GM and the Red Cars

A brief post this morning as I’m obsessed with completing the Stickley #336 reproduction I’m working on in the garage, a project that has narrowly avoided firewood status at a few points.

My post on Lyft, prompted an email from a friend from grad school, Nic Sammond to note that I should have mentioned General Motor’s alleged destruction of the street cars in Los Angeles and other American cities in the mid 20th century. Not being a historian, I’m not going to delve into the complex story of GM’s disruption of the streetcar business. But Nic makes a good point about noting the connections between Silicon Valley’s technological forays into transportation and GM’s role in wrecking those streetcars.

It reminds me of Mark Fisher’s Capitalist Realism, a book that haunts me every day. In it Fisher describes describes how we all seem to be unable to imagine a future that’s not some dystopian, privatized nightmare of the sort imagined in the 2006 film Children of Men. When I see charts like the one above, taken from a Los Angeles Department of Transportation report, I can’t help but think of Fisher’s book and what Nic suggested, that we might be repeating the mistakes of the past and selling our future to short term corporate interests. We would do well to work on changing this trajectory.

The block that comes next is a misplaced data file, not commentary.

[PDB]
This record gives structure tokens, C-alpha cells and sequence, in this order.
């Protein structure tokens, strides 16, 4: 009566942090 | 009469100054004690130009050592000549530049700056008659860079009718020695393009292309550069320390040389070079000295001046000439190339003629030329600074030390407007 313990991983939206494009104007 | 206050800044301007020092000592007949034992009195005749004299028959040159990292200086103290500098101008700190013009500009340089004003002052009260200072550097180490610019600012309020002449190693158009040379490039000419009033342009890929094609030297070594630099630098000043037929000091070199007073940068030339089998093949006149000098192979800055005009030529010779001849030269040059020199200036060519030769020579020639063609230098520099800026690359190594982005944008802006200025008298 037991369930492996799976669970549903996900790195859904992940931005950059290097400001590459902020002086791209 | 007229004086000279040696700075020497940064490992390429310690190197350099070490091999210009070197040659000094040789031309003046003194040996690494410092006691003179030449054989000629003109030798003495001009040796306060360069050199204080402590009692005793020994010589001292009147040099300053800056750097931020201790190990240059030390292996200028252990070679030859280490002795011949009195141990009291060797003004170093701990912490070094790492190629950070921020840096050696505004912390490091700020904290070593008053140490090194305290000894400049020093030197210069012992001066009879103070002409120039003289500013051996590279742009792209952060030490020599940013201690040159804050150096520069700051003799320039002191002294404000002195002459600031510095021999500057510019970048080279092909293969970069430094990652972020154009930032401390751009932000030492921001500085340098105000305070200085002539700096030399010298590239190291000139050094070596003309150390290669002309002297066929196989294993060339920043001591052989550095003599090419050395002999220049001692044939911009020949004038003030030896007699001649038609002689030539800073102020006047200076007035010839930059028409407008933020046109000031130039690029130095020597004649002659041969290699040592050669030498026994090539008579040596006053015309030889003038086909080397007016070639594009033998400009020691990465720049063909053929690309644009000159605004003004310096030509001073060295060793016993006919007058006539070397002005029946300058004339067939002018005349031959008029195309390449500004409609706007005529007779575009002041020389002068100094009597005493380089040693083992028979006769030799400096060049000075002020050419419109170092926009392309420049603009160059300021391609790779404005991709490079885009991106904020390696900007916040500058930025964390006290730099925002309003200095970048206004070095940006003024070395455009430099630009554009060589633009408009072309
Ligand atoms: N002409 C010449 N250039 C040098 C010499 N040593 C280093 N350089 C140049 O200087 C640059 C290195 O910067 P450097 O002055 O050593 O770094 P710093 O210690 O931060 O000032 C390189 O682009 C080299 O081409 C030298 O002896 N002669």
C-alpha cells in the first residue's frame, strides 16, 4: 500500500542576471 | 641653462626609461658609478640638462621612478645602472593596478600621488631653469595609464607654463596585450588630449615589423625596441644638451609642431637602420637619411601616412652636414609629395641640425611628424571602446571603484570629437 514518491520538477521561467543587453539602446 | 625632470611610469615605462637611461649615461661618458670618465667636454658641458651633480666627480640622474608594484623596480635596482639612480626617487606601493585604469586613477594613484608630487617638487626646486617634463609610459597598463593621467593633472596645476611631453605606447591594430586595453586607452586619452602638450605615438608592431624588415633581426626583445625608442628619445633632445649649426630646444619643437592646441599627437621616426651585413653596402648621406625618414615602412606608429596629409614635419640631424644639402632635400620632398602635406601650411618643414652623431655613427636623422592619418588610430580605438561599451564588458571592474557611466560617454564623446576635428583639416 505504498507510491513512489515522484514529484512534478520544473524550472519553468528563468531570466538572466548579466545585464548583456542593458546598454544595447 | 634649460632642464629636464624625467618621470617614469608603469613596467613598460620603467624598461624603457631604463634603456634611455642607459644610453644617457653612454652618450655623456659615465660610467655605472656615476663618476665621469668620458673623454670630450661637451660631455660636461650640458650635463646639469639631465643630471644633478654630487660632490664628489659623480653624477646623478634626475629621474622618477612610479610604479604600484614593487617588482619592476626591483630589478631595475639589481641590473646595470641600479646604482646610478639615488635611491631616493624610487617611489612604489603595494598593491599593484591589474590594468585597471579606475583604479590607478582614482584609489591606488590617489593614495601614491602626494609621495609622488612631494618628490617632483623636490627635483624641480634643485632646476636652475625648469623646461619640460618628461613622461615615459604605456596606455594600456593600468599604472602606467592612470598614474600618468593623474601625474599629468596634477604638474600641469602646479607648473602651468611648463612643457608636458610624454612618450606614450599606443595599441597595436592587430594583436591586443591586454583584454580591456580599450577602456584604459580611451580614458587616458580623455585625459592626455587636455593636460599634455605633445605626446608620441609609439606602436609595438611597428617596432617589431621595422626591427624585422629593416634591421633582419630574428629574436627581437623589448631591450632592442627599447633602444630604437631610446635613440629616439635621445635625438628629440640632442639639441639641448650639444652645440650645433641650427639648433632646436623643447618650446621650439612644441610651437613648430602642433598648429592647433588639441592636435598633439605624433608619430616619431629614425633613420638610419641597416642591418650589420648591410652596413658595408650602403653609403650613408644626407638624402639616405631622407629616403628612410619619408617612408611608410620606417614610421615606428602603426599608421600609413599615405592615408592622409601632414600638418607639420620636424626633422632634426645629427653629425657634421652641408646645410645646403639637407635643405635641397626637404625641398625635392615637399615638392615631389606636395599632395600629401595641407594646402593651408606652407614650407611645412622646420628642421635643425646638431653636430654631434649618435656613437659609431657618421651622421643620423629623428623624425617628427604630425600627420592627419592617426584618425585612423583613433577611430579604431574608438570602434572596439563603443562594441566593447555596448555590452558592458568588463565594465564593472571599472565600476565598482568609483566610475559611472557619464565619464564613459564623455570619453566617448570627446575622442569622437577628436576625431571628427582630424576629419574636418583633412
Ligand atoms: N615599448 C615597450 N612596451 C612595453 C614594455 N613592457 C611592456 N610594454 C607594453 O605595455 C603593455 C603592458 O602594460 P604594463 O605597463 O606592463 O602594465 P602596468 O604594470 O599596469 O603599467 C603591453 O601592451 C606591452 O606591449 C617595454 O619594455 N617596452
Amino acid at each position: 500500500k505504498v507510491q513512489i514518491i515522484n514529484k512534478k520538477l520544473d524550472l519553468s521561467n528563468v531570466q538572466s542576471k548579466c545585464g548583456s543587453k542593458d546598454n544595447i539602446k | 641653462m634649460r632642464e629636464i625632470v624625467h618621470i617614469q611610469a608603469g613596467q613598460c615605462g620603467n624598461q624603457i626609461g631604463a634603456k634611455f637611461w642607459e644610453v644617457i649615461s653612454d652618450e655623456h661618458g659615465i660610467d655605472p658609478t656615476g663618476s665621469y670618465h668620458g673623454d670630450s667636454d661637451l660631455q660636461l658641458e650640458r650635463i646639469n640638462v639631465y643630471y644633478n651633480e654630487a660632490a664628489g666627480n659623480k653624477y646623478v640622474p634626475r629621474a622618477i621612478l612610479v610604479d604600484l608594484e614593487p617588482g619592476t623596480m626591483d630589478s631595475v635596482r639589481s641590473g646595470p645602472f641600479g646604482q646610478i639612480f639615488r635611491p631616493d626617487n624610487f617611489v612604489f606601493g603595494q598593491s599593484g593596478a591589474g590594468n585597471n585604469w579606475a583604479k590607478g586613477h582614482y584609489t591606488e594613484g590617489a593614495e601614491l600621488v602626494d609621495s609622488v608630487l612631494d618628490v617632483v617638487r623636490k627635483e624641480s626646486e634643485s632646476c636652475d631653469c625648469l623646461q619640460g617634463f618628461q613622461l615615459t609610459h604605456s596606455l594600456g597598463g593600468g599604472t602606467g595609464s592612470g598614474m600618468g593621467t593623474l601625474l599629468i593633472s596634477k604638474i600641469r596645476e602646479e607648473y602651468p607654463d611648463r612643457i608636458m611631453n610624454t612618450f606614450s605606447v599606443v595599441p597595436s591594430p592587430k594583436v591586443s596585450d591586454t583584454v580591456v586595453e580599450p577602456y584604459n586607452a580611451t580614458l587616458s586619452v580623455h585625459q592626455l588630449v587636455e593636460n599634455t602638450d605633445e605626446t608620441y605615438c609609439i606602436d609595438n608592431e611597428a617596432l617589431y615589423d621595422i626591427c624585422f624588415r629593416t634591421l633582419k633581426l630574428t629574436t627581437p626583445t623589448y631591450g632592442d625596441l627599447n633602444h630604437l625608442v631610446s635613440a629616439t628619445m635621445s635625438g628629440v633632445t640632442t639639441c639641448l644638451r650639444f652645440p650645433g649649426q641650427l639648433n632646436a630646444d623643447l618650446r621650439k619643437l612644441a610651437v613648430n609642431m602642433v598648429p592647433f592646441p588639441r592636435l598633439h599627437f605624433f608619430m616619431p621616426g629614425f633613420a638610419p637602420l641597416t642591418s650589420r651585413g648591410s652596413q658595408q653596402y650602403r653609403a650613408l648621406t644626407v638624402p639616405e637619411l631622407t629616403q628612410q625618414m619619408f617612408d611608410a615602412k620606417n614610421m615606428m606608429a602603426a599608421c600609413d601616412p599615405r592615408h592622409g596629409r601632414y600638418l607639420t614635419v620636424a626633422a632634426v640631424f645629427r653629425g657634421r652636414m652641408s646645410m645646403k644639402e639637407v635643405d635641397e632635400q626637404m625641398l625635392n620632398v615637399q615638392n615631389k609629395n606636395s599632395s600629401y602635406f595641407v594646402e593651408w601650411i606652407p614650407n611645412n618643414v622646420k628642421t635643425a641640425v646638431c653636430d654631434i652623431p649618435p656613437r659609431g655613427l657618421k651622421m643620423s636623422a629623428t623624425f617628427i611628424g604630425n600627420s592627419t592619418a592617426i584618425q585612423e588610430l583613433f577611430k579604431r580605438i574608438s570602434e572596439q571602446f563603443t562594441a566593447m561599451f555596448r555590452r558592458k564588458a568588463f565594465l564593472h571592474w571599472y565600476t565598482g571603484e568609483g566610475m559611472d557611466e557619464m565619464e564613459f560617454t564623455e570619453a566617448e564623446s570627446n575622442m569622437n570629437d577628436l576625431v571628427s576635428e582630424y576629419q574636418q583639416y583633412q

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2 Comments

  1. I keep thinking of how this parallels the history recounted in THUNDERSTICKS, a history of the gun frontier.

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